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Anna Leask

Anna Leask is senior police reporter for the New Zealand Herald.

'Beast' still big risk: ex boarder

Stewart Murray Wilson. File photo / Supplied
Stewart Murray Wilson. File photo / Supplied

There's a high risk Stewart Murray Wilson will reoffend when he gets out of jail in 10 months, the Parole Board has been told.

A woman who helped put a rapist and child abuser dubbed the "Beast of Blenheim" behind bars says she has no doubt he will offend when he is freed from prison.

She fears Stewart Murray Wilson will do more than just hurt people when he is released next September.

Wilson, now 64, was jailed in 1996 for offences against women and children spanning 25 years, including rape, attempted rape, indecent assault, wilfully ill-treating a child and bestiality.

He became eligible for parole in December 2008 but the Parole Board put his final release date at September 1 next year, saying he was likely to reoffend if freed early.

A woman who lived with Wilson in Wellington said it was just a matter of time before he struck again.

"Is he going to stop at beating, raping and stupefying - or is someone going to die?" said the woman.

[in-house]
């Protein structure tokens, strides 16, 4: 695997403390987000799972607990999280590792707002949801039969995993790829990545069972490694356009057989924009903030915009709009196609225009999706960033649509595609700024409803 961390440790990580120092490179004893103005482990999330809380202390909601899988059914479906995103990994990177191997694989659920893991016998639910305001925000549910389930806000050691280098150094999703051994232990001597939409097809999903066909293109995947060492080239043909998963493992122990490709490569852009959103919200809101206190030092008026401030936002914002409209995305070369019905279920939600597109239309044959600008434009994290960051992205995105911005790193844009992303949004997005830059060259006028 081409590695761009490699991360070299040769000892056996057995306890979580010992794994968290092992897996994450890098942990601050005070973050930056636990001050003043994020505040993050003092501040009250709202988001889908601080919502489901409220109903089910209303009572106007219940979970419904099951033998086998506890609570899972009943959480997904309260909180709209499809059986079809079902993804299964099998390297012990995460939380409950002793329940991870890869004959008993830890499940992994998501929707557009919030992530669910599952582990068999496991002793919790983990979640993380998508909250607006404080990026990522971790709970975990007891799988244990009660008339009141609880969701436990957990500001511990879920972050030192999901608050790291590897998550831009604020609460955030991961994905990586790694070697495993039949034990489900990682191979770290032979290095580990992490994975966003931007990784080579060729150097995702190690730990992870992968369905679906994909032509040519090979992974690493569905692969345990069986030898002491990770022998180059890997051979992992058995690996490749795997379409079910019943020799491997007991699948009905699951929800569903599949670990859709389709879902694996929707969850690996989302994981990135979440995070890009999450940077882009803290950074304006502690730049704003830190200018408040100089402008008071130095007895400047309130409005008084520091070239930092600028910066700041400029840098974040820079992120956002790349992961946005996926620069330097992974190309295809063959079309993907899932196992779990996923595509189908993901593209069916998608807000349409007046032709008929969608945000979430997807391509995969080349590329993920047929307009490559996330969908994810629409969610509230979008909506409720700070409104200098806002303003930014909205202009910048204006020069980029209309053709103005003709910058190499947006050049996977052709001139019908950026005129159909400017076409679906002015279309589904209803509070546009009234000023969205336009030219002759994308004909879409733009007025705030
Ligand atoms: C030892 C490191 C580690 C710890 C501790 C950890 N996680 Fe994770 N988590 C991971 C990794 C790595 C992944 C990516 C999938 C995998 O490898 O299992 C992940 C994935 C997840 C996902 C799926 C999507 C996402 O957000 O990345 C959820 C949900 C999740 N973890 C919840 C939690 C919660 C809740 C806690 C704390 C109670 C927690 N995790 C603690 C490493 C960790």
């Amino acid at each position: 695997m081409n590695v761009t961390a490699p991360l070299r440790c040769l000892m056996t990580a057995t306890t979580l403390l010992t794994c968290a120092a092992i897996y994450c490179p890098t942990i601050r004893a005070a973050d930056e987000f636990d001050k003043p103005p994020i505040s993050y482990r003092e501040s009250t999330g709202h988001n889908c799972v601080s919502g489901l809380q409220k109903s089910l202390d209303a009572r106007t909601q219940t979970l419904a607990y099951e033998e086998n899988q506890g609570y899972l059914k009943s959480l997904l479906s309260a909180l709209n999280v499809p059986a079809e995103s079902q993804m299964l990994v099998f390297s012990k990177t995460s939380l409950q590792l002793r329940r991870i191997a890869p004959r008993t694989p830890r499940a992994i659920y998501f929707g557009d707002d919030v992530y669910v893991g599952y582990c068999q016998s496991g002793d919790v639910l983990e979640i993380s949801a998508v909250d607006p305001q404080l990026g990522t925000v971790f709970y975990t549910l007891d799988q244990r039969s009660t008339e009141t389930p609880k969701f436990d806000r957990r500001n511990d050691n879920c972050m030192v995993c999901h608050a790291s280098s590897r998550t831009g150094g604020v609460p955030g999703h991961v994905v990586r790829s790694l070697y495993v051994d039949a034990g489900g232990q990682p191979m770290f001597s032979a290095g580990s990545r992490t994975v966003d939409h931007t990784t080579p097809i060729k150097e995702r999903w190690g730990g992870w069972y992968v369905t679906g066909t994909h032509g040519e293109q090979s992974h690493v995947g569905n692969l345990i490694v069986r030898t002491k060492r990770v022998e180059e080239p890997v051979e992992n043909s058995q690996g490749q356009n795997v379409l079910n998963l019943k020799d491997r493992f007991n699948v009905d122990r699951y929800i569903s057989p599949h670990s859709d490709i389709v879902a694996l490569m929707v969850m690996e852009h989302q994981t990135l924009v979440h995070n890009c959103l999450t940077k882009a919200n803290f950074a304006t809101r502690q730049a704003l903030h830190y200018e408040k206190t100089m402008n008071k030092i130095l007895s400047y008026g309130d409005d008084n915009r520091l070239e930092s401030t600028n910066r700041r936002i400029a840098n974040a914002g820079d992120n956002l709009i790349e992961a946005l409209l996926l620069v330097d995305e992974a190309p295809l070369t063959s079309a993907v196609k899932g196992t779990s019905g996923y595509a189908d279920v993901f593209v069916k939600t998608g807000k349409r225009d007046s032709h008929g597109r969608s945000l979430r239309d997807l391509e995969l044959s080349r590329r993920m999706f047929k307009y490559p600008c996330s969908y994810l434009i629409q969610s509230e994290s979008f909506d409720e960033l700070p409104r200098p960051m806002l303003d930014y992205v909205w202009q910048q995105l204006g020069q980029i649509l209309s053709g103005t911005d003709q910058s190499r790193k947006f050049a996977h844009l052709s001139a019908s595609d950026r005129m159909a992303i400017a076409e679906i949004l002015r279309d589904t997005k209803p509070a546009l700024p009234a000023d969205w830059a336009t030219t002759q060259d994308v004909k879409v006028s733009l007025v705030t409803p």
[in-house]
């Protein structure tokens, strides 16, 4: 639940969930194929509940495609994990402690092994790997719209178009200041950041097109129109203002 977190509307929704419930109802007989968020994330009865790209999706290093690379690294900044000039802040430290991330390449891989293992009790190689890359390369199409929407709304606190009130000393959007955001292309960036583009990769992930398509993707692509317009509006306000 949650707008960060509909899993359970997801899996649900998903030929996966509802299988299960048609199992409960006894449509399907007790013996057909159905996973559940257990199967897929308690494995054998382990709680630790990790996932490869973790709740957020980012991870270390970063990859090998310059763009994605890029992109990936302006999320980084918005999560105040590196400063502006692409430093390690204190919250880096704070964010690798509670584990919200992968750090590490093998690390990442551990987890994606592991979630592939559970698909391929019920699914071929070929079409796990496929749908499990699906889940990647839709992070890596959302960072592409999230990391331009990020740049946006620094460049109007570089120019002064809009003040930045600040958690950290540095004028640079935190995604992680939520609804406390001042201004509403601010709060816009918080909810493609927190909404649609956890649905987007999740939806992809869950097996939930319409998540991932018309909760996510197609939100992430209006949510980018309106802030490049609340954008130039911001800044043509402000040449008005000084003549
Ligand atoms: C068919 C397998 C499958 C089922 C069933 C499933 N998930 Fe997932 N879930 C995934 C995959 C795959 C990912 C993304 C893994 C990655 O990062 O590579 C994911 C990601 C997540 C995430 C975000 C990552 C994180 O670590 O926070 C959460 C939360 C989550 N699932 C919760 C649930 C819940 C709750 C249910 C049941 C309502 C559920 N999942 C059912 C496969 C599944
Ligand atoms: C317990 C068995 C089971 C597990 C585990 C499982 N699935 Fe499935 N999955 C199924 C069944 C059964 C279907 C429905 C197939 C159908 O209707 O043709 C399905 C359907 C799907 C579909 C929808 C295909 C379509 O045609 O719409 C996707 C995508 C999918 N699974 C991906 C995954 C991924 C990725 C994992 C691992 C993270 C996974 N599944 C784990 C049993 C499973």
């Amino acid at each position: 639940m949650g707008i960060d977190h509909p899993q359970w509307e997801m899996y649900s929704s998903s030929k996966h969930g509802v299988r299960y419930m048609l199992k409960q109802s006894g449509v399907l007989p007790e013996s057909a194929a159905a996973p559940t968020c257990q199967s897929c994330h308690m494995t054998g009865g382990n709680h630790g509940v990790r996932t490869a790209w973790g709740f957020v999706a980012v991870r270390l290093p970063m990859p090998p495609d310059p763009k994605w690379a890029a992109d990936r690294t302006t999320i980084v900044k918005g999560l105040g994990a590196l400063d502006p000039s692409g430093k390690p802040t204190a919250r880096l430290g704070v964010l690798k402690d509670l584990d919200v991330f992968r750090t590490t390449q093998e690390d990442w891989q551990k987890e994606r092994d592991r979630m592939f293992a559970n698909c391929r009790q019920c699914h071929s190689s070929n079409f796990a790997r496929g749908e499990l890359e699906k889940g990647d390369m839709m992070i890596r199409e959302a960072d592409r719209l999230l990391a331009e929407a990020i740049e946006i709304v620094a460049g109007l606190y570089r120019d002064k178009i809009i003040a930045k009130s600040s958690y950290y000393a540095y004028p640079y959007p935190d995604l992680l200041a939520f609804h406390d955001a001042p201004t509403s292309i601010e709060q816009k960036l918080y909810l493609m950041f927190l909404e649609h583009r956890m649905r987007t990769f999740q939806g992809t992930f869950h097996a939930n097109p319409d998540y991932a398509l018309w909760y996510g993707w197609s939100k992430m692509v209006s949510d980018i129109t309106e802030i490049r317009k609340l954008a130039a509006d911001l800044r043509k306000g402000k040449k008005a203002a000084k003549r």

"Keep him in there. I can't see him ever changing."

The woman met Wilson in the early 70s through her then-partner. They moved in with Wilson and his girlfriend, who had a young daughter.

"He was extremely violent to that child. He used to wear a big white belt and if the wee tot did anything wrong, she copped that belt," the woman said.

"We moved out and got right out of that. It was scary, very frightening.

"Later on, he came out to our place. He knew the police had been to ask us questions. He threatened that if we didn't say exactly what he wanted us to say, we would pay."

The woman was pregnant at the time and said she was so stressed about his threats, she suffered a miscarriage.

The woman was a police witness at Wilson's trial.

A psychologist told the Parole Board that Wilson was four times more likely to reoffend than the average person, and had a higher probability of committing serious violent offences within two years of his release.

The board also heard Wilson denied the offending and refused to co-operate with any treatment plans.

- NZ Herald

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